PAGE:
In this scenario, when statisticians analyzed VEp data from all infected volunteers, they would be comparing individuals with varying immune strength (from the unvaccinated group) with a pool of people having weaker immune systems. And if infected vaccinees appeared to progress more rapidly, or to have higher viral load setpoints than the infected controls, this could be wrongly attributed to the vaccine, rather than to bias introduced by fact that vaccine protection failed only in people with weak immunity overall.
Another example involves strain virulence: a trial could end up comparing a group of infected vaccinees infected mostly with highly virulent HIV strains to controls infected with HIV strains of varying pathogenicity.
So far, the HVTN team has developed a framework for estimating how big a trial would need to be to avoid errors in interpretation of VEp data. This depends, to a large extent, on the vaccine’s VEs: the better a vaccine is at preventing infection, the fewer individuals this leaves for the VEp analysis. For example, in a 2000 person trial of a vaccine which prevents infection 50% of the time (VEs = 0.5), there would have to be 45 infections in the control arm, and 23 in the experimental arm to say with certainty that a 0.5 log drop in viral load among infected vaccinees was due to the vaccine. If VEs is increased to 80%, cohort size would have to be increased by about 50% to measure the same effect on VEp. Knowing the HIV incidence in a cohort, the estimated VEs of the vaccine and the minimal level of VEp the trial aims to detect, planners can begin to get a sense of how to design efficacy trials that yield conclusive data on vaccine effects.
The HVTN work is one piece of the puzzle. At Emory University, Ira Longini and colleagues have done a series of studies that look at other, related trial design aspects, such as how to gather information about vaccine effect on infectiousness (they suggest recruiting sexual partners of trial participants) and building studies that look at heterogeneity in type and frequency of HIV exposure among participants, thereby reducing the risk of erroneous assumptions about vaccine efficacy.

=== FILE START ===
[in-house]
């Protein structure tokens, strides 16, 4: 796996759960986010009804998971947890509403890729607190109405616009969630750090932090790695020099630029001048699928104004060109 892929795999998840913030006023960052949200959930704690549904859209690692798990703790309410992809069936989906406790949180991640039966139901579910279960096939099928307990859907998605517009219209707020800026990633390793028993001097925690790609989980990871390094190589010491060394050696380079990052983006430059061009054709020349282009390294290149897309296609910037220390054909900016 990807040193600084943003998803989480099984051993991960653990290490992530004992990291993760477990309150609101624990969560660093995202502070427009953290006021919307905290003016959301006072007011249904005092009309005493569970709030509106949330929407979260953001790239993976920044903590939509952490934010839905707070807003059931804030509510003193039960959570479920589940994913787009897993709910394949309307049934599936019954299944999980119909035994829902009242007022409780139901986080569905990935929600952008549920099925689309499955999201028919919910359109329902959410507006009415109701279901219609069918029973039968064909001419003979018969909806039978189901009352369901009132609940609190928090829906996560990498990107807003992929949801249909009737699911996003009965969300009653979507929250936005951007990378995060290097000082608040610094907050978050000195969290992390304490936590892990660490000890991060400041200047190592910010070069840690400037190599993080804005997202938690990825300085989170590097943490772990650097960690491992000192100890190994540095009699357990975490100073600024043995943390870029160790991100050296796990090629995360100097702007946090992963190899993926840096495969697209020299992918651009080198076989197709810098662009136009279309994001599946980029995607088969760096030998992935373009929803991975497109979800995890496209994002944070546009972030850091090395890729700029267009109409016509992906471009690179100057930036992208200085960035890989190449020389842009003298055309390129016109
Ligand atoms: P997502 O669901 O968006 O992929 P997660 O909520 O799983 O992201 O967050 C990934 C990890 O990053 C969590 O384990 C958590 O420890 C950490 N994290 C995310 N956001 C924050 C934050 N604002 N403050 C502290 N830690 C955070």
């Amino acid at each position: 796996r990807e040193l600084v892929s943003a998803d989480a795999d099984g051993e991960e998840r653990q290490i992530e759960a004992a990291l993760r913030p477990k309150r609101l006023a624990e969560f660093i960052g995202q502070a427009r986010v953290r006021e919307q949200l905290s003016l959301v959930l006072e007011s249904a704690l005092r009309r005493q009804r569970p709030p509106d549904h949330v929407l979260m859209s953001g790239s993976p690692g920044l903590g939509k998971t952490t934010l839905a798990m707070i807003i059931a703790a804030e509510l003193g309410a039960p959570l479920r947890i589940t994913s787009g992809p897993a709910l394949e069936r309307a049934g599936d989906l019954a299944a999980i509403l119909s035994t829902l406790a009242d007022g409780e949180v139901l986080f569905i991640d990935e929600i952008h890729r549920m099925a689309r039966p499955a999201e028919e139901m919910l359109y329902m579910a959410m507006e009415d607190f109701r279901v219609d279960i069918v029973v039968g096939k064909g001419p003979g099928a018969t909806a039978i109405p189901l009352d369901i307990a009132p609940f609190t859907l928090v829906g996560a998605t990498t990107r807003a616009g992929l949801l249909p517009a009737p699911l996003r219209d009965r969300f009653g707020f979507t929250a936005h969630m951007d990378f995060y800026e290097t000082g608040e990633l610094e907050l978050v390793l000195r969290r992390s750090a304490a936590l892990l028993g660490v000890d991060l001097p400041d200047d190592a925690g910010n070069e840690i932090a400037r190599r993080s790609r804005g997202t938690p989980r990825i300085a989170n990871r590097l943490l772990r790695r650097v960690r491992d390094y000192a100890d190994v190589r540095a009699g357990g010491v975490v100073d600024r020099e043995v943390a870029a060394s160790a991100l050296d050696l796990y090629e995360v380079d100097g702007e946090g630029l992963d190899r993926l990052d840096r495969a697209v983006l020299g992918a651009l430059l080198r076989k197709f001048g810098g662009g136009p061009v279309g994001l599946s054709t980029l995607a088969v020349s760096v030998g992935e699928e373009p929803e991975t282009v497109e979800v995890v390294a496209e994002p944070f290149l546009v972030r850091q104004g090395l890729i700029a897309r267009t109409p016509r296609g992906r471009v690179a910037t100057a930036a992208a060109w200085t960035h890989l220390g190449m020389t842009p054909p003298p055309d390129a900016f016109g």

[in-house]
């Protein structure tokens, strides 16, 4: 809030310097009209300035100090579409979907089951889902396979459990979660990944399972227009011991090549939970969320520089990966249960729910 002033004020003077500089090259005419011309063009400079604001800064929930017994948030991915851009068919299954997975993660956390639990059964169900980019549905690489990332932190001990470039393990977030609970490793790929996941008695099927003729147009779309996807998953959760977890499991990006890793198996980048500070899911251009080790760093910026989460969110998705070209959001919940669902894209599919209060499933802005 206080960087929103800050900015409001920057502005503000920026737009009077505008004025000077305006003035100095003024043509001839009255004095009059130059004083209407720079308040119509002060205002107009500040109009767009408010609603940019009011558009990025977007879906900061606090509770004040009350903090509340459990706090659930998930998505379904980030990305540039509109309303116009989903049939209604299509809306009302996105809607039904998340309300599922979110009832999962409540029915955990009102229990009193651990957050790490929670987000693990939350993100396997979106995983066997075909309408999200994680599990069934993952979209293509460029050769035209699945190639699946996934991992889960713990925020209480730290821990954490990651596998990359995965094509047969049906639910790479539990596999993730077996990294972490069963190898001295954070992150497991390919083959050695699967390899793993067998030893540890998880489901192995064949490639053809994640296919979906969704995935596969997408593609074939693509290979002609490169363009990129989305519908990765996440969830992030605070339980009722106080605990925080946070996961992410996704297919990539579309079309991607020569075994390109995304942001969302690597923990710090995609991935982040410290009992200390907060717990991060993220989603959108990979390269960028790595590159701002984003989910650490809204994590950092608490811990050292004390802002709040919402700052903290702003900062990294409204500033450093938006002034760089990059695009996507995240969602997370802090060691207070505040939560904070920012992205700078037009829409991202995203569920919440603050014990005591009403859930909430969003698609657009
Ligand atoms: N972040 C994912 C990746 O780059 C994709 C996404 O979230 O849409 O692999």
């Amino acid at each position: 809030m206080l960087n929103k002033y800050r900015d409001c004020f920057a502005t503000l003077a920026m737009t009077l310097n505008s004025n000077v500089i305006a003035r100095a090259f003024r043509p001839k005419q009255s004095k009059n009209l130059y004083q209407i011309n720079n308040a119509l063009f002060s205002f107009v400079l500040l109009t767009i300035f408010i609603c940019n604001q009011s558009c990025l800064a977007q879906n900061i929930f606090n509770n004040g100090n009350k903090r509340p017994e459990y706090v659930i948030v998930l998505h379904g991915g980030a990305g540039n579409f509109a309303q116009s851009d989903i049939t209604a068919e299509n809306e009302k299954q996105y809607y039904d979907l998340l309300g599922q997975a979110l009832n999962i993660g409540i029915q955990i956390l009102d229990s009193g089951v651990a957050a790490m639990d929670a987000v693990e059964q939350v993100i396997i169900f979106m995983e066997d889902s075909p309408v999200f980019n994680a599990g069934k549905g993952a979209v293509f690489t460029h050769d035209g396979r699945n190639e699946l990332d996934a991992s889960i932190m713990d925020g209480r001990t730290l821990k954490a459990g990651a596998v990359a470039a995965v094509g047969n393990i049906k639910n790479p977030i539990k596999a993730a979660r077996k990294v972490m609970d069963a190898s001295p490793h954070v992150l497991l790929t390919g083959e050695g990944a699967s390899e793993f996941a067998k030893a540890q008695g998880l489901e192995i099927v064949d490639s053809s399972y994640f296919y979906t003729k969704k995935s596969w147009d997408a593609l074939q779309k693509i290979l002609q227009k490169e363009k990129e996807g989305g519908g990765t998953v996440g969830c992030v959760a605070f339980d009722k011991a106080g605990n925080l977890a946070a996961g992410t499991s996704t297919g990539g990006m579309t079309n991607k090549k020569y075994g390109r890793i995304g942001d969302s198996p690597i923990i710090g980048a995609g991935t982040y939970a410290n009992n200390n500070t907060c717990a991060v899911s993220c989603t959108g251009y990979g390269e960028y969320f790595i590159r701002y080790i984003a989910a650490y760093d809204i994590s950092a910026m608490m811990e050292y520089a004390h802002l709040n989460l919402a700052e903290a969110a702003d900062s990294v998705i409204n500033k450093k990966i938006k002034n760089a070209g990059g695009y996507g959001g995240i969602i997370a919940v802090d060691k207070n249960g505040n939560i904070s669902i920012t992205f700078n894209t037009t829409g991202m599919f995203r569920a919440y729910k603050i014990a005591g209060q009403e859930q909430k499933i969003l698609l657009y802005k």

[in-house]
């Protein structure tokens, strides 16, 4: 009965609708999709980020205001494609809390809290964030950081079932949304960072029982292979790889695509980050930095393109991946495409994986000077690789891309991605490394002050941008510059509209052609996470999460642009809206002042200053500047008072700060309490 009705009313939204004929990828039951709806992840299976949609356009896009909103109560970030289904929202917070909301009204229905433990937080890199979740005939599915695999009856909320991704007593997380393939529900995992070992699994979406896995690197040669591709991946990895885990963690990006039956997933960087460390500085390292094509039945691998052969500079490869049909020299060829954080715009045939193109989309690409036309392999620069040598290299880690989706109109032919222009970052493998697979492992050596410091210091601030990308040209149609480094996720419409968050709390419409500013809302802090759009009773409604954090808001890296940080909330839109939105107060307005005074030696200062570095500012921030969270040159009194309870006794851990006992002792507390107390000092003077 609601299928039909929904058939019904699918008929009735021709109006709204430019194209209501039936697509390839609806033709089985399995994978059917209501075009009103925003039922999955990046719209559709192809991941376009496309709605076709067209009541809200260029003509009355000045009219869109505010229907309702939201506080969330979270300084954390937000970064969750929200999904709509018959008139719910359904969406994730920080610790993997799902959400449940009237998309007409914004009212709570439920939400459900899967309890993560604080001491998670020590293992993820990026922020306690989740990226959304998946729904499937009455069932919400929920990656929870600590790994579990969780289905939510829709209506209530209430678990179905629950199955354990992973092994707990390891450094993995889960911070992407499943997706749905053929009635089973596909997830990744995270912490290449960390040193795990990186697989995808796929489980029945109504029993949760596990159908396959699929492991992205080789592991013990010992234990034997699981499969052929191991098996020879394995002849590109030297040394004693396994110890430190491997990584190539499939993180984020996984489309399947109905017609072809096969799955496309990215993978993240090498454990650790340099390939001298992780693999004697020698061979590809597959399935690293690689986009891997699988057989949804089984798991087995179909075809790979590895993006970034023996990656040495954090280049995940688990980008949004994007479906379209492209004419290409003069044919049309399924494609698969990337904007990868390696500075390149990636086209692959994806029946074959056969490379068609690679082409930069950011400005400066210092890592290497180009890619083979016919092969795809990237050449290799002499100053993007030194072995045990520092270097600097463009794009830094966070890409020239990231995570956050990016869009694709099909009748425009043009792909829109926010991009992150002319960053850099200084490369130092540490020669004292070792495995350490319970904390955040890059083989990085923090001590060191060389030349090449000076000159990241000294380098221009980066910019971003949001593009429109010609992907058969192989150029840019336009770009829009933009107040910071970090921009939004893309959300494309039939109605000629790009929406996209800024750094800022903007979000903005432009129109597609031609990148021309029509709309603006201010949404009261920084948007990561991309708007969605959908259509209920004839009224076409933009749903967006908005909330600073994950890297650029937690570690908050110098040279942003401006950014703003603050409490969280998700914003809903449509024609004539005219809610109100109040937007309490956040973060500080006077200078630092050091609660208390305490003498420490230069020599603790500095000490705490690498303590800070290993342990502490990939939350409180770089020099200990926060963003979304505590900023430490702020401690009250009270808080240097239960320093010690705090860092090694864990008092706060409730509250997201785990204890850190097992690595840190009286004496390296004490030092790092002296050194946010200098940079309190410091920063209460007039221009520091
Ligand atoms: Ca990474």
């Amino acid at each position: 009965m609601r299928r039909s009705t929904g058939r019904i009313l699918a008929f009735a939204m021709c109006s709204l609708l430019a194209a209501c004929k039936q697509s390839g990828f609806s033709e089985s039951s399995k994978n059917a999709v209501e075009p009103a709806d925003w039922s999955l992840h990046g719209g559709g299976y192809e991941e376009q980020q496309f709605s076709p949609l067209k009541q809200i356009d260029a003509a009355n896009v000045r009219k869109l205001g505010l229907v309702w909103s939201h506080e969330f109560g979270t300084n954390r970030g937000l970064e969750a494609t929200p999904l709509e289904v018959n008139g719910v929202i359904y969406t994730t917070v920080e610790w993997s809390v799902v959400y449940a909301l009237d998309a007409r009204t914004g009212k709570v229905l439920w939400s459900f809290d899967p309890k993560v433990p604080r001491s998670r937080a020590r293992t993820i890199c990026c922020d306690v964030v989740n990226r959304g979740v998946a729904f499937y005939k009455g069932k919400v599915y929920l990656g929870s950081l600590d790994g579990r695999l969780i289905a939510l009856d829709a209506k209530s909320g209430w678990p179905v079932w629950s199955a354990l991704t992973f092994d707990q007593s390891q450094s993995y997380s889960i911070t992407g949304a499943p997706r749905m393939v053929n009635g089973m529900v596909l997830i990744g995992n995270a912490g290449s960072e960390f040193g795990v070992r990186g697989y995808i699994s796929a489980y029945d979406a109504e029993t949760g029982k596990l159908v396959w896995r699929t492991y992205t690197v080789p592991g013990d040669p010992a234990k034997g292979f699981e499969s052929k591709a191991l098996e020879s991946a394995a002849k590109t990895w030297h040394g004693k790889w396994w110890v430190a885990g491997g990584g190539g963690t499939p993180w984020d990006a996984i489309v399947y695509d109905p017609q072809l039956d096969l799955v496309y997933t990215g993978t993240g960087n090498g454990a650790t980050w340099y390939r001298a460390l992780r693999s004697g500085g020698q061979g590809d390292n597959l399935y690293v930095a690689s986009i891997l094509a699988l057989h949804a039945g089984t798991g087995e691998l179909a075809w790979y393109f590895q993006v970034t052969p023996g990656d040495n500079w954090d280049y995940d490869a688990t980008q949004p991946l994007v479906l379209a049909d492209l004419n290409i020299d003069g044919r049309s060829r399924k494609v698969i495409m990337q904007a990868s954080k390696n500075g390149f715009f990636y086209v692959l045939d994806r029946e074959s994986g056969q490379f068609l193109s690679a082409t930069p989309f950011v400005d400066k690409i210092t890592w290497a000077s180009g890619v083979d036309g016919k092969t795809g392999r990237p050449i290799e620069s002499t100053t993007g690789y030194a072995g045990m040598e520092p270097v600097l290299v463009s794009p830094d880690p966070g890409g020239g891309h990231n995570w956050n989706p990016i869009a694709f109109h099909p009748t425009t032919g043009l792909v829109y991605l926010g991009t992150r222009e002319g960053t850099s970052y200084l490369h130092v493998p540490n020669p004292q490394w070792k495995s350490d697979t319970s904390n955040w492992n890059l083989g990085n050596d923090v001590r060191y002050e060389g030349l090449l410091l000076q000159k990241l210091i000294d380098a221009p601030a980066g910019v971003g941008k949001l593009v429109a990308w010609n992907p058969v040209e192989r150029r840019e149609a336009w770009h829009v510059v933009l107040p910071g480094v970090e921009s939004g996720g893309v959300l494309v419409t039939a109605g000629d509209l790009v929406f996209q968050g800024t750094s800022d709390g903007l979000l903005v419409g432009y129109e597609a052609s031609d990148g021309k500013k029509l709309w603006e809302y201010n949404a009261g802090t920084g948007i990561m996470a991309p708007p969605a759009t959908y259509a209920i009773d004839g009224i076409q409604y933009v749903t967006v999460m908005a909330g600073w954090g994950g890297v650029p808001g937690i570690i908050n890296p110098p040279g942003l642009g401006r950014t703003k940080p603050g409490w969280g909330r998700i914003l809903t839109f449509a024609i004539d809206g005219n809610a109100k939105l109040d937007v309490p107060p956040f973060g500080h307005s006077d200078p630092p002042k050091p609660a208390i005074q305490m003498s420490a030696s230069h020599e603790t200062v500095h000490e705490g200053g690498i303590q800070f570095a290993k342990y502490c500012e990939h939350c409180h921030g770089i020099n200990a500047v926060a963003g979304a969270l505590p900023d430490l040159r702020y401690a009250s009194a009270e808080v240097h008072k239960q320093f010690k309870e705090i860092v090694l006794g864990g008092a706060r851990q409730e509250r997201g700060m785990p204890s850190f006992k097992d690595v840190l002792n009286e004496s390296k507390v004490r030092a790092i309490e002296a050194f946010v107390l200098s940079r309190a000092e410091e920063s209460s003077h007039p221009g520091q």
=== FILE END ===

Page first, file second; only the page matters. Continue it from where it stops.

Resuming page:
Forecasting A Bumpy Ride
The models presented in Barcelona leave open as many questions as they answer. “We’re only just beginning to look at whether we need to design different strata [of trial data analyses], by gender and clade of circulating virus, to get independent looks at vaccine effects in different settings,” says the HVTN’s Steve Self, who lists genetic background, age and HLA type as other potential variables that could affect responses to vaccines.
It may also be difficult to use existing natural history data to set viral load goals for vaccine trials, since there is wide variability in viral kinetics over time—a factor that could complicate decisions about VEp goals. And eventually, the approval of low-to-moderate efficacy AIDS vaccines could have a dramatic effect on the design (and size) of subsequent vaccine trials, since these products may replace the placebo arm of the trial—and raise the bar for the level of efficacy new candidates will need to achieve.
It won’t only be clinical researchers who must come to terms with these issues, but also the policy makers and advocates who will plan vaccine deployment strategies. Some efforts are already underway to begin forecasting the demand for vaccines with partial efficacy, issues that were discussed in a presentation on a qualitative study co-sponsored by the WHO, UNAIDS and IAVI (#WeOrD1297) (to be covered in the Oct/Nov 2002 issue of the IAVI Report).
Ultimately, these mathematical tools will be only partial guides—ones that may help the AIDS vaccine field steer clear of a Kilombero-like trial, but which can still not ensure perfect clarity. “A math model is a blunt tool,” warned Jorge Beloqui, a mathematician and AIDS vaccine advocate who co-chaired a bridging session where models were discussed. Yet despite these limitations, the simulations presented at Barcelona gave a sense of the work that needs to be done—and, perhaps, a preview of Bangkok, 2004.
*Patricia Kahn, Ph.D., is editor of the IAVI Report.